First things first...

Ben sets out his financial plan for ridding himself of his debts and saving enough money to fund his future adventures

Having never left Britain and hardly contemplated it before a couple of weeks ago, you can imagine that there is a huge array of things going round my mind on what the future may now hold - and believe me, it is very exciting...

For starters:
  • How long will I go for?
  • Where would I like to go?
  • Will I be a lone traveller or be venturing with others?
  • Will I work or volunteer as I go?
  • What will I need to do before leaving?
  • What will I need to pack and take with me?
  • How much money will I need?
  • And ultimately, when will I be able to go?
There are so many things to consider and I know that this list barely scratches the surface. But before getting caught up in the endless possibilities on the places to go, things to do, and stuff to see, I can confidently say that no matter how I go about it, I will need some money in order to do it.

So first things first, I need a financial plan. 

Based not on when I want to go or how much I want to go with, this financial plan is based on just two assumptions...
  1. No matter the type or duration of travel I end up taking, I am going to need money to do it; and
  2. I would like to begin this journey as soon as possible and am willing to be quite ruthless in my actions in order to achieve this.
...everything else I will want to consider can come later on.

And let's face it, all I really need to do it maximise my income and minimise my outgoings.

To do this effectively I think it is important to have a good grasp on the current state of my finances. That means looking at precisely what I have coming in and more importantly what I then have going out. From this I can then see what I can do to change these for the better.

Now this isn't something I am going to display here for several reasons, not least because it surely makes pretty poor reading material. So instead, I have set myself up the most thorough of spreadsheets for which the geek inside me is really very proud.

And it's strange. When you see everything broken down to the n'th degree right there in front of you, it becomes very clear, almost immediate in fact, where things need to change. 

Whilst I haven't set a date on when I would like to leave, I feel quite confident in saying that is going to take at least six months before I have enough money before I'd consider booking any flight. Therefore, any recurring expenditure, no matter how small, builds up quite significantly over a period of six months or a year.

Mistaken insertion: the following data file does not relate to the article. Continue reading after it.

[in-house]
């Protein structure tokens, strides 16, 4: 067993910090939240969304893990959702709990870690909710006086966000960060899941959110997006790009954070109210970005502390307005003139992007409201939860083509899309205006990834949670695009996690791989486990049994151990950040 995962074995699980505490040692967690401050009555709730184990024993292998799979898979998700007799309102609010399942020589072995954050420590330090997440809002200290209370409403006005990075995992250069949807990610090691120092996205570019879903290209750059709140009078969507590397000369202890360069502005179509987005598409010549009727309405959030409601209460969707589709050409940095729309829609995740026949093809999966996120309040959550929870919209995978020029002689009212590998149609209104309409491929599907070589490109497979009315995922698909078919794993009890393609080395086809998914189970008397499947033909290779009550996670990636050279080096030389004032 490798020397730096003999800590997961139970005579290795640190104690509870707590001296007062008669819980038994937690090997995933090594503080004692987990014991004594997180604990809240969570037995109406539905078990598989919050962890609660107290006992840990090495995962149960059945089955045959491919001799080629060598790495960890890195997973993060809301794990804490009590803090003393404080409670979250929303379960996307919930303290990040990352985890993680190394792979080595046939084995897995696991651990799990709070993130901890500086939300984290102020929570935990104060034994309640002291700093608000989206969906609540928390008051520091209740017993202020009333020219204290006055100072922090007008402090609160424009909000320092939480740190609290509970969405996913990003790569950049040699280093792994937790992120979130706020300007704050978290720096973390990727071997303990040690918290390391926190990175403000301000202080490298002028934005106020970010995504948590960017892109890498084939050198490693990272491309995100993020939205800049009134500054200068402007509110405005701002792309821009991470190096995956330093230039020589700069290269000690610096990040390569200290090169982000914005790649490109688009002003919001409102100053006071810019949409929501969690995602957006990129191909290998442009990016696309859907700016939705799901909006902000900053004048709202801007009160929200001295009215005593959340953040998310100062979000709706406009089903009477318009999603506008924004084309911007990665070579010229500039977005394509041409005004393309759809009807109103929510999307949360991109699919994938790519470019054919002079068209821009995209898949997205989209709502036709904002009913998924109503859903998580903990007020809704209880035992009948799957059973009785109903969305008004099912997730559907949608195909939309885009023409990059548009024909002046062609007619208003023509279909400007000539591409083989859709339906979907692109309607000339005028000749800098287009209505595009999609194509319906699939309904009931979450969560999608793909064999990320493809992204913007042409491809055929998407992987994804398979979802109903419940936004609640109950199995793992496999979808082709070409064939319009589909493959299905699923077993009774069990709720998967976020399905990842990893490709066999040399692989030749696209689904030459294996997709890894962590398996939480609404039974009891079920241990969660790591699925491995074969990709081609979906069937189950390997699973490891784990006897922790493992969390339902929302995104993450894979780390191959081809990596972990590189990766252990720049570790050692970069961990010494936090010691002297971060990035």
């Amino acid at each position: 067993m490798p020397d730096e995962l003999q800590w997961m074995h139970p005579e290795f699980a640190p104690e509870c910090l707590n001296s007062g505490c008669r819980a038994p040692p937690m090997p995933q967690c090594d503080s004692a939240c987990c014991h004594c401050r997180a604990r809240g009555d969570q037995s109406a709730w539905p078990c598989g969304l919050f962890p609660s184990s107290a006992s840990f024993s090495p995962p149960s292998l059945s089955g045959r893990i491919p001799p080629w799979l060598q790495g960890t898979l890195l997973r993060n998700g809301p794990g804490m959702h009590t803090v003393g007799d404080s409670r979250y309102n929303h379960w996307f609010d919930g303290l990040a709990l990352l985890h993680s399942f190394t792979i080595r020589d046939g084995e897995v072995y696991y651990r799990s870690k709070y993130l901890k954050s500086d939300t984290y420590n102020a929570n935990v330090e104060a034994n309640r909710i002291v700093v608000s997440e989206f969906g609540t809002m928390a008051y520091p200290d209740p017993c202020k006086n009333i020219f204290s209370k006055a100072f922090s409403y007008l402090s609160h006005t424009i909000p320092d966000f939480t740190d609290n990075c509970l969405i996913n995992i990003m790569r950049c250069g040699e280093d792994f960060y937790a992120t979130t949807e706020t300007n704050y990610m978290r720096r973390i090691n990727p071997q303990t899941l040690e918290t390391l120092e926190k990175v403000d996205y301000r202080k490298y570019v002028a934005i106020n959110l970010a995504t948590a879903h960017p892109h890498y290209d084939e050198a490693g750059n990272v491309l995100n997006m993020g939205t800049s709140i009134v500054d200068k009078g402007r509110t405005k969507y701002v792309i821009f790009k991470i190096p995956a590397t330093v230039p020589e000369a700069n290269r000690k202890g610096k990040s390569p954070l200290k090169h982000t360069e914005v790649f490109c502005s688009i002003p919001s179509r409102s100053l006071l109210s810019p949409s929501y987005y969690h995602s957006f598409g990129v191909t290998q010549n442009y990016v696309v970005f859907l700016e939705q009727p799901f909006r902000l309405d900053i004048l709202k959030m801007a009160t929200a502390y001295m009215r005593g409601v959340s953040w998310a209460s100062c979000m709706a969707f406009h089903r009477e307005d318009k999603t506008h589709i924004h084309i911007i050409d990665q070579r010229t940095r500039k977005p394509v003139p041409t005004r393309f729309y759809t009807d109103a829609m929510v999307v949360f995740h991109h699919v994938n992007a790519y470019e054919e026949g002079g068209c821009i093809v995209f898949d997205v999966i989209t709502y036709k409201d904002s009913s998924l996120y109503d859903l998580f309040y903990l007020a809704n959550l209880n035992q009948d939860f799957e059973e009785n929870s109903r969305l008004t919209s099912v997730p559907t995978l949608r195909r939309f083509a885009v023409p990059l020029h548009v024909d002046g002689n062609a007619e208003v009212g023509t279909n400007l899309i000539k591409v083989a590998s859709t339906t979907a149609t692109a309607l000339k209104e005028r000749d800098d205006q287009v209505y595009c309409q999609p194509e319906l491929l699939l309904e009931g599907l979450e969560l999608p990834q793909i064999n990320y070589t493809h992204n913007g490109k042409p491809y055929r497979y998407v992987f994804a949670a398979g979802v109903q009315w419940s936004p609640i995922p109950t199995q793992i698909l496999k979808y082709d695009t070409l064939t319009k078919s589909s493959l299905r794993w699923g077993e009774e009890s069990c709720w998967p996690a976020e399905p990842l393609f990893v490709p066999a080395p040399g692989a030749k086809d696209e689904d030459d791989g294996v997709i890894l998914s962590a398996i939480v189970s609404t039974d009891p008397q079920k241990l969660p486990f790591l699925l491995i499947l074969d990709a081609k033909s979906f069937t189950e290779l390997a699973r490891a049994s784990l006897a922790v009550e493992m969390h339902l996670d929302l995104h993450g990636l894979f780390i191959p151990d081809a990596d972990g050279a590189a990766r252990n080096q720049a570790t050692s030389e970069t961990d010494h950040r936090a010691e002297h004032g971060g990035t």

For example, I spend perhaps £5 a week on nuts at the moment to have as a snack at work. Now each week that may not sound like much but its £20 a month and over a year its £240.

Now there are two clear points from this. The first is that we can wave goodbye to my nuts. Second, I am going to have to apply this principle to everything if this plan is to work. It is clear that whilst these changes are not going to be particularly enjoyable to implement over the coming months, they are a necessity if I am to rid this debt and build enough reserve to sustain the sort of trip that I would like to undertake.

Now if I didn't already sound like David Cameron trying to sell the idea of spending cuts, I will do after this - because cutting my expenditure is going to have to be "progressive". I say this because there are some outgoings, like accommodation, mobile phones and gym memberships which are tied in to contracts and so no matter what, until these expire, they must remain in place.

So here is an overview of my financial plan. I am going to maximise my income by: 
  • doing my utmost to keep my full time employment post;
  • looking for a part-time job to complement my full-time day job; and
  • selling the possessions that I will either have no need for or no longer want.
And to complement this, I am going to tightly regulate my outgoings by:
  • immediately reducing my direct debits where possible;
  • cancelling subscriptions and memberships when contracts are due for renewal;
  • keeping to a fixed weekly budget for anything that is not covered by direct debit such as food; and
  • keeping all 'other' expenditure to an absolute minimum.
And there we have it. Like I said, it is not going to be fun, and it is unlikely to be easy. But if it makes the difference between leaving in say six months and two years then it will most definitely be worth it.